How can we sow anything without water? What will my cow drink? Drought is so often here. Water is our life. A resident, Russia (1)
Degraded environment, fewer choices
It is neces ary to use every inch of the land.
I am tired of going to the municipality [about the water contamination] and insisting that they do something. Of course we are ill. A man,Bulgaria (2)
An elderly man,Uzbekistan (1).
1. Deepa Narayan,Robert Chambers, Meera Shah and Patti Petesch, Crying out for Change , Voices of the Poor series,The World Bank,Oxford University Press, New York,2000. 2. Dying for Change: Poor People’s Experience of Health and Il-Health , World Health Organization and The World Bank, Washington DC,2002.
DANIEL KARIUKI - “Light colors” (1992)
ENVIRONMENT AND POVERTY TIMES - 7
The problems faced by ecological refugees are unique.Their status as such needs to be legally acknowledged.The world – as wel as individual countries – need to take responsibility for these mass migrations and take care of their victims – and prevent the environmental damage that may exile many more. Marina Julienne Journalist firstname.lastname@example.org Translated by Hary Forster Article published in Québec-Sciences available at www.cybersciences.com 1. Déplacés et réfugiés,la mobilité sous contrainte , in the Colloques et Séminaires collection,Institut de Recherche pour le Développement (IRD), 1999. 2.Hervé Domenach and Michel Picouet, Population and Environment, in the Que-sais-je? no.3556, PUF(Presse universitaire de France),2000. 3. Interview with Véronique Lassaily Jacob.
secuted for reasons of race,religion,natio- nality, membership of a particular social group or political opinion, is outside the country of his nationality and is unable or ...unwiling to return to it.” If people are displaced due to environmental da- mage, there is no question of persecu- tion.And these “eco-migrants” do not cross borders; rather, they travel as short a distance from the disaster zone as they can. Many people forced into exile for ecolo- gical reasons have to claim political refu- gee status.For instance, in 1992 the thou- sands of people who fled the drought in Mozambique had political refuge status in Zambia.Gaining this status was easy since Zambia needed to increase its refu- gee population to qualify for more inter- national aid (3). After the drought ended, the eco-refugees returned toMozambique before official repatriation started.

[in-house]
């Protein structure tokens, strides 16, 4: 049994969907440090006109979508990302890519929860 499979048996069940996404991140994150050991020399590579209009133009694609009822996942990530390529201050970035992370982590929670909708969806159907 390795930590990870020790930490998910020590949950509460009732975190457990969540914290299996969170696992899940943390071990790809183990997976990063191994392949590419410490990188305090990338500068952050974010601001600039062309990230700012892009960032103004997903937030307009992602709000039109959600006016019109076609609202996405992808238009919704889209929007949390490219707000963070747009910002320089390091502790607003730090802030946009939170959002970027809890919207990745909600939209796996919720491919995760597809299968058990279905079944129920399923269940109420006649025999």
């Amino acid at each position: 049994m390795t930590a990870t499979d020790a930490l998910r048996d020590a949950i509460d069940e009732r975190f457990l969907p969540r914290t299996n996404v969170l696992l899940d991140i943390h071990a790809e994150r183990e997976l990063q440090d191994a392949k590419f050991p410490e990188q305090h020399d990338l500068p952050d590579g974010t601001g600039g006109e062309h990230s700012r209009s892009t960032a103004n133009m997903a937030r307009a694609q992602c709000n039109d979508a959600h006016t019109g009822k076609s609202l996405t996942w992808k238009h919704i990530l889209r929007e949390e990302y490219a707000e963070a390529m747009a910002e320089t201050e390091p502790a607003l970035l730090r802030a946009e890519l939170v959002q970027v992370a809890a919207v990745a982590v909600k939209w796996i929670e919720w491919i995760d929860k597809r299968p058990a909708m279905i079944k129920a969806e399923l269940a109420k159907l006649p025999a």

Tuvalu islands next year: they cover 26 square kilometres, are home to 11,000 people and are at high risk of serious flooding due to rising sea levels. A similar fate awaits the 300,000 inhabitants of the Maldives. The world is facing new chal enges: how are we to deal with all these people forced into environmental exile? If people are driven of land due to environmental catastrophes,is it the fault of humans (climate change) or natural disaster (flooding)? And if the former, should we consider these people to be rfugees and should the international community take care of them? Under curent law there is no such thing as an environmental refugee.In Article 1 of the 1951 Geneva Convention, the term “refugee” applies only to a person who, “owing to well-founded fear of being per-